Study panel supports toll road highway projects
December 6, 2007
A governor’s study committee voted Thursday to recommend the 2009 Legislature approve the idea of public-private partnerships to build highways in Nevada.
There traditionally has been resistance to the idea among lawmakers since privately built highways mean toll fees for those who use them.
Sen. John Lee, D-Las Vegas, made the motion, saying without the cash to build all the highway miles a growing Nevada needs, the state has to consider such things as privately built highways.
The idea would be to have a private concessionaire construct additional lanes in a highly congested area such as I-15 or the Boulder City bypass. Drivers who wanted to get out of the traffic jam would pay for the privilege of using those lanes instead.
One apparent stumbling block in the hypothetical project is the projected toll for using the “managed lanes.” According to the presentation, the charge could be up to 70 cents a mile. For a commuter using the full 15-mile stretch detailed in the hypothetical project, it would cost $10.50 each way. It would cost a driver $104 to use that road to get to and from work each week.
Carole Vilardo of the Nevada Taxpayers Association questioned that cost but was told it’s just a hypothetical model. She also asked Lee to consider narrowing the motion to focus on “congestion management” rather than leaving it wide open to any highway project.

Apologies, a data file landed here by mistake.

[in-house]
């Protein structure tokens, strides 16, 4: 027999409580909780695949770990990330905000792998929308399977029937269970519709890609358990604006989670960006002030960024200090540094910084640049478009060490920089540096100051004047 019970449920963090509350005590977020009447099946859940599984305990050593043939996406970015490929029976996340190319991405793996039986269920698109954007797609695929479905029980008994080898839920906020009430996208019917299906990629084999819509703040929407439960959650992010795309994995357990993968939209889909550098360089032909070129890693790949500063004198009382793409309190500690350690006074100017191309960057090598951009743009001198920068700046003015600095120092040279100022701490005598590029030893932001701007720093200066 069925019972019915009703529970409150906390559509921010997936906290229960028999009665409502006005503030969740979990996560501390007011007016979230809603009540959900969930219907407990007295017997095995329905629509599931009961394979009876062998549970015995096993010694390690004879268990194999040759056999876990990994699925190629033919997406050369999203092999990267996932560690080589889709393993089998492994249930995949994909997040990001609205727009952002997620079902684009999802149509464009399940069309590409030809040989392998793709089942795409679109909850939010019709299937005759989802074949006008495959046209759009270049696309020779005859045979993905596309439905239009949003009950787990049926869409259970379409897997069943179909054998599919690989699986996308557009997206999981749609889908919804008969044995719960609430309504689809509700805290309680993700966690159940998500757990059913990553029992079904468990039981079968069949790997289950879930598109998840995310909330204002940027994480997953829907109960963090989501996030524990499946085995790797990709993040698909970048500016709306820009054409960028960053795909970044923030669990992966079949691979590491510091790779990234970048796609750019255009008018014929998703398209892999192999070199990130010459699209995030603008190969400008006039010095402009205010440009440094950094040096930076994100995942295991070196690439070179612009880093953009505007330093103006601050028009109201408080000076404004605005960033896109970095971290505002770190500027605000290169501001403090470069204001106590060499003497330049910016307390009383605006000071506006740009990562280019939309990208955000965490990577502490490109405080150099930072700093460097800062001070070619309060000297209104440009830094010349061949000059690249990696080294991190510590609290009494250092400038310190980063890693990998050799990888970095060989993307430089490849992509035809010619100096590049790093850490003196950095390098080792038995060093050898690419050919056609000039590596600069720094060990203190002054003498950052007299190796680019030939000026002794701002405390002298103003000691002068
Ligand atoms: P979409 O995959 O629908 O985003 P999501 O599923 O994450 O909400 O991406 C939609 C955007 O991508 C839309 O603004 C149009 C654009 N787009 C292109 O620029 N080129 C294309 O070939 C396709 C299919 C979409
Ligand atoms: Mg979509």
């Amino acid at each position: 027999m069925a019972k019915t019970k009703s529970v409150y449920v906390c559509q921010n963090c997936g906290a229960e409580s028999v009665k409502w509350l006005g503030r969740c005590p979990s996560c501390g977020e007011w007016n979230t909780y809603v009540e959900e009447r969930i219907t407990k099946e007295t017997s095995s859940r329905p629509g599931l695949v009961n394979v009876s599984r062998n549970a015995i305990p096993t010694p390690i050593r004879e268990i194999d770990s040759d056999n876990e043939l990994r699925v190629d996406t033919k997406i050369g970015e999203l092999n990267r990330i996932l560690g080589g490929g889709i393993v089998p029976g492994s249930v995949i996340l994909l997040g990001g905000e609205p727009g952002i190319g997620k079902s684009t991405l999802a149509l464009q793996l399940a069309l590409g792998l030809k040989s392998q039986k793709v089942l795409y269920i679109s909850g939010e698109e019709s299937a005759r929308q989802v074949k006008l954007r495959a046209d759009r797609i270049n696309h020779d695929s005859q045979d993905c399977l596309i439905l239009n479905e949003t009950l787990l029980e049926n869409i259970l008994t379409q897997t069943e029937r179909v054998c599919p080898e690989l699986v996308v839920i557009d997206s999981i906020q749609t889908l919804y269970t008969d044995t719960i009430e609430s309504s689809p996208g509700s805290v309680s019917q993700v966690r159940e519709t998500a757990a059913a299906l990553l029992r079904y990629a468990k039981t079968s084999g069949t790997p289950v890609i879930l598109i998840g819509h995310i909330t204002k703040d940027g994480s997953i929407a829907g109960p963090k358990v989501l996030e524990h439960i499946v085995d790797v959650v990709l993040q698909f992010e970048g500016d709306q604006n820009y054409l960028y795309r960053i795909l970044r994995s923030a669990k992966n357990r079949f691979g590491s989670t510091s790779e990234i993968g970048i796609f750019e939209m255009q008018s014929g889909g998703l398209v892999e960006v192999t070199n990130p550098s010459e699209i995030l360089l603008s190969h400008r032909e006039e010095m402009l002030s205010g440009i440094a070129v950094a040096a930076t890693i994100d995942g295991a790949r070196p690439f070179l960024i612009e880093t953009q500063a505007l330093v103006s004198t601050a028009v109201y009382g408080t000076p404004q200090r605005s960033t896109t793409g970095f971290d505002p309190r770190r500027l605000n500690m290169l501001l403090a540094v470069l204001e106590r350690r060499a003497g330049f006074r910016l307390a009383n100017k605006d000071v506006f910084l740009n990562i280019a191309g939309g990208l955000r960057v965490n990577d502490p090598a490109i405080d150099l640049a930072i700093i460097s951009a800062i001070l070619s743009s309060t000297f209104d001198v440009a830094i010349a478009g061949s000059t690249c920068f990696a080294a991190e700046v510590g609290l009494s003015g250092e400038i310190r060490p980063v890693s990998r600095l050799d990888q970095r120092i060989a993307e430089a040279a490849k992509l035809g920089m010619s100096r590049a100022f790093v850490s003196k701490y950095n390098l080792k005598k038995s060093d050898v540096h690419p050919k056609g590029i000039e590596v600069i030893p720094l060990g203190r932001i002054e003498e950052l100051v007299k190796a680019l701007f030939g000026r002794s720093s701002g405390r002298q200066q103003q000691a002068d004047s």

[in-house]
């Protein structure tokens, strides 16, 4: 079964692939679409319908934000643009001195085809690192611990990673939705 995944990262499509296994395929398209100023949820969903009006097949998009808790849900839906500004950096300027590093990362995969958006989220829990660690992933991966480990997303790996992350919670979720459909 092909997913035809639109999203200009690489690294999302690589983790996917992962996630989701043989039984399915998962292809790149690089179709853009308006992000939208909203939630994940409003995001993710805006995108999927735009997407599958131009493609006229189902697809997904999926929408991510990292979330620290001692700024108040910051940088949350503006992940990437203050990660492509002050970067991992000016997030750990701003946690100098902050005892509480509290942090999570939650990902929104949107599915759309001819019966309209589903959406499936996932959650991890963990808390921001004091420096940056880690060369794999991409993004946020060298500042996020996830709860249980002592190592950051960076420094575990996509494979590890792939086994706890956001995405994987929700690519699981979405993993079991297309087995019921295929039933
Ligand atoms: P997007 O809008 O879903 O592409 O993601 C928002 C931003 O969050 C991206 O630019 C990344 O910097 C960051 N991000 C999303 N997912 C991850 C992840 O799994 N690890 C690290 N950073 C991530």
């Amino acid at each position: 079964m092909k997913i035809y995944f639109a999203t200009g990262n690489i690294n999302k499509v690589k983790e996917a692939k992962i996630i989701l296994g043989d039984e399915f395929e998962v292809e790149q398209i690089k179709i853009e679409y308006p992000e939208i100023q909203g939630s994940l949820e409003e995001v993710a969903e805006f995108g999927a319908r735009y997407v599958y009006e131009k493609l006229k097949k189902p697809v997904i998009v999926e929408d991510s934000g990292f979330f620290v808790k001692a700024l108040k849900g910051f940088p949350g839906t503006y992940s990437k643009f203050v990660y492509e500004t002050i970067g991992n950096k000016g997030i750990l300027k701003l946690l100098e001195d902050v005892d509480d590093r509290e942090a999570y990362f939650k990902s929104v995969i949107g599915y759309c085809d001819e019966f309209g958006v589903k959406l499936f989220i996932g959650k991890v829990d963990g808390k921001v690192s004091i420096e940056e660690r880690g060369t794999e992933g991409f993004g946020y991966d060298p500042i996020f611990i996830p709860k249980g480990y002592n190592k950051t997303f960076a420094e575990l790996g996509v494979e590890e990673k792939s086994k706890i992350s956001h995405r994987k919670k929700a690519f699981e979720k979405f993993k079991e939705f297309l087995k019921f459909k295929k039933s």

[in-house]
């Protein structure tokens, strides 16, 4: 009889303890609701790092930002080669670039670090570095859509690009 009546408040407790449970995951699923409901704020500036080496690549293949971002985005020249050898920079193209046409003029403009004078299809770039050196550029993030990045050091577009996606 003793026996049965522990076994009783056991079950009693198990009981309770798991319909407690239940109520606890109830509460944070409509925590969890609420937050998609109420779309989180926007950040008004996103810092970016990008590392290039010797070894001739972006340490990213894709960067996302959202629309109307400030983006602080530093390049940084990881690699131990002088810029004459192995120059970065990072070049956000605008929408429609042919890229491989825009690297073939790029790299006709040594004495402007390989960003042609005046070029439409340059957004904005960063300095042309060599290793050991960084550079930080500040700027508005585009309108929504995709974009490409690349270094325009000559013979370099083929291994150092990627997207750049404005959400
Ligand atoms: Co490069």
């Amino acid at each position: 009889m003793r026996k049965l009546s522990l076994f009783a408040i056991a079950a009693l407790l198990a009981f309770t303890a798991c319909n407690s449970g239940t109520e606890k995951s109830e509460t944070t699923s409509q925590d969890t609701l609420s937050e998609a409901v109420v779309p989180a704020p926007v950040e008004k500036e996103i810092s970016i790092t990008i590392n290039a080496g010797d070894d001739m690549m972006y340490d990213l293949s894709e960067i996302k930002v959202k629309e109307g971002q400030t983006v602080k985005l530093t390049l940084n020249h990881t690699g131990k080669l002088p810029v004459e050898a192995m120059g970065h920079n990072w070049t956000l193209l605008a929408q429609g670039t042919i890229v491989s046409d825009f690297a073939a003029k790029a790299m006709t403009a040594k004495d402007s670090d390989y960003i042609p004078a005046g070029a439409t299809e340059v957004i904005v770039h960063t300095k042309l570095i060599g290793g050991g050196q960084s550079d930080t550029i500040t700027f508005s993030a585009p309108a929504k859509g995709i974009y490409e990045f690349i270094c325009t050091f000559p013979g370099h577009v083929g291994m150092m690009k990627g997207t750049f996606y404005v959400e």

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Lee said he wanted to leave it broad so the Legislature could decide how far to go.
Robin Reedy of the treasurer’s office voted “no at this time,” saying Treasurer Kate Marshall wants to see “financial numbers from a real project” before committing to support the idea.
Assemblyman Kelvin Atkinson, D-Las Vegas, abstained on the final vote out of concern he would be branded as supporting toll roads. He questioned why the group needed to vote on the issue at all.
But group Chair Kirk Clausen, regional manager for Wells Fargo Bank, said the group was formed “to get together and determine whether PPPs are a viable alternative.” He said its charge was to make a recommendation on the issue.
“This is putting the tool in the tool box,” he said.
Kim Daily of Carter Burgess consulting, which prepared the hypothetical project, told Atkinson there are really only three ways to finance highway projects: “Raise taxes, use current funding or through user fees.”
Other members pointed out the study group was formed to consider public-private projects because Gov. Jim Gibbons and many lawmakers don’t want to raise taxes and there is no excess existing money to build more roads.
The recommendation will be forwarded to the Nevada Transportation Board, which is chaired by the governor, and, if that body approves, drafted as one of the Department of Transportation’s legislative proposals for 2009.
• Contact reporter Geoff Dornan at email@example.com or 687-8750.
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